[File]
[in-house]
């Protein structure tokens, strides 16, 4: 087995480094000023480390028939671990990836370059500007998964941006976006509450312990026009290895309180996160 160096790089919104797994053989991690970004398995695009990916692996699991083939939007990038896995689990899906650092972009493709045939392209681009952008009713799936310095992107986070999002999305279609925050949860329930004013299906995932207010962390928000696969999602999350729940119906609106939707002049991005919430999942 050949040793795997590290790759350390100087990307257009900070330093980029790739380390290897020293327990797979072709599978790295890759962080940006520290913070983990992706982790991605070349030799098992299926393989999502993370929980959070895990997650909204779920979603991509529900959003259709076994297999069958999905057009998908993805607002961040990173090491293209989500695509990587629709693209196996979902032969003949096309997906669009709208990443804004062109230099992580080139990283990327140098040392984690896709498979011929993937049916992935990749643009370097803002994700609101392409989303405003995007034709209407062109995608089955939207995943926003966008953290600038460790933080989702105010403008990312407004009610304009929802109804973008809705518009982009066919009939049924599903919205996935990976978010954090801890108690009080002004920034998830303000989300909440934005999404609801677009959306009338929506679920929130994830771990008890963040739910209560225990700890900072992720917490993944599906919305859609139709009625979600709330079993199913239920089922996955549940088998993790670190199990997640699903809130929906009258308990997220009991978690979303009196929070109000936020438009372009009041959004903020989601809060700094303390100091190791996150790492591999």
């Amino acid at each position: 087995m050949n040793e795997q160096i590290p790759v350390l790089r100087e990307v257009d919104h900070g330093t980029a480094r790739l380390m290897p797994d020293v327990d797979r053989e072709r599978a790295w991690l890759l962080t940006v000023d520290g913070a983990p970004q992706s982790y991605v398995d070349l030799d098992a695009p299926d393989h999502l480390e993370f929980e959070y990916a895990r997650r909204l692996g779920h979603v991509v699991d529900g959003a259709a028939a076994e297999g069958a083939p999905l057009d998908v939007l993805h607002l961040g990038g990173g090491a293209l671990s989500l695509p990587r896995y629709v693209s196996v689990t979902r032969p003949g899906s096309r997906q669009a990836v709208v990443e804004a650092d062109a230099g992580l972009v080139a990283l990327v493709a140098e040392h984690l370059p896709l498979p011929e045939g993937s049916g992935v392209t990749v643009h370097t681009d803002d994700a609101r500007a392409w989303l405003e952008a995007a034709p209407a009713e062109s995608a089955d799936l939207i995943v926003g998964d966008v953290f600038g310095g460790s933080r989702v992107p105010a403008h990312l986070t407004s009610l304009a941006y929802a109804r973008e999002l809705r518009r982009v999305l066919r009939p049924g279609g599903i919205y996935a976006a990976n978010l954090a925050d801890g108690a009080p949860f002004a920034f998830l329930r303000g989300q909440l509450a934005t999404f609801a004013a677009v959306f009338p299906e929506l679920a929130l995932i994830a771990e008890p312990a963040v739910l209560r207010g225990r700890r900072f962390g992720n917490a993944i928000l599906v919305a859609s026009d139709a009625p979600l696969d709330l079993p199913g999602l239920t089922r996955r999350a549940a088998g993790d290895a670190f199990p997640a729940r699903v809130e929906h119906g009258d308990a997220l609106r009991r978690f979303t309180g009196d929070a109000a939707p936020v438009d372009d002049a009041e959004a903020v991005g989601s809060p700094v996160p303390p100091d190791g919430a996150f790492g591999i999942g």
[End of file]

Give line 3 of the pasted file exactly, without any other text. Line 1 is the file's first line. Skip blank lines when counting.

């Amino acid at each position: 087995m050949n040793e795997q160096i590290p790759v350390l790089r100087e990307v257009d919104h900070g330093t980029a480094r790739l380390m290897p797994d020293v327990d797979r053989e072709r599978a790295w991690l890759l962080t940006v000023d520290g913070a983990p970004q992706s982790y991605v398995d070349l030799d098992a695009p299926d393989h999502l480390e993370f929980e959070y990916a895990r997650r909204l692996g779920h979603v991509v699991d529900g959003a259709a028939a076994e297999g069958a083939p999905l057009d998908v939007l993805h607002l961040g990038g990173g090491a293209l671990s989500l695509p990587r896995y629709v693209s196996v689990t979902r032969p003949g899906s096309r997906q669009a990836v709208v990443e804004a650092d062109a230099g992580l972009v080139a990283l990327v493709a140098e040392h984690l370059p896709l498979p011929e045939g993937s049916g992935v392209t990749v643009h370097t681009d803002d994700a609101r500007a392409w989303l405003e952008a995007a034709p209407a009713e062109s995608a089955d799936l939207i995943v926003g998964d966008v953290f600038g310095g460790s933080r989702v992107p105010a403008h990312l986070t407004s009610l304009a941006y929802a109804r973008e999002l809705r518009r982009v999305l066919r009939p049924g279609g599903i919205y996935a976006a990976n978010l954090a925050d801890g108690a009080p949860f002004a920034f998830l329930r303000g989300q909440l509450a934005t999404f609801a004013a677009v959306f009338p299906e929506l679920a929130l995932i994830a771990e008890p312990a963040v739910l209560r207010g225990r700890r900072f962390g992720n917490a993944i928000l599906v919305a859609s026009d139709a009625p979600l696969d709330l079993p199913g999602l239920t089922r996955r999350a549940a088998g993790d290895a670190f199990p997640a729940r699903v809130e929906h119906g009258d308990a997220l609106r009991r978690f979303t309180g009196d929070a109000a939707p936020v438009d372009d002049a009041e959004a903020v991005g989601s809060p700094v996160p303390p100091d190791g919430a996150f790492g591999i999942g």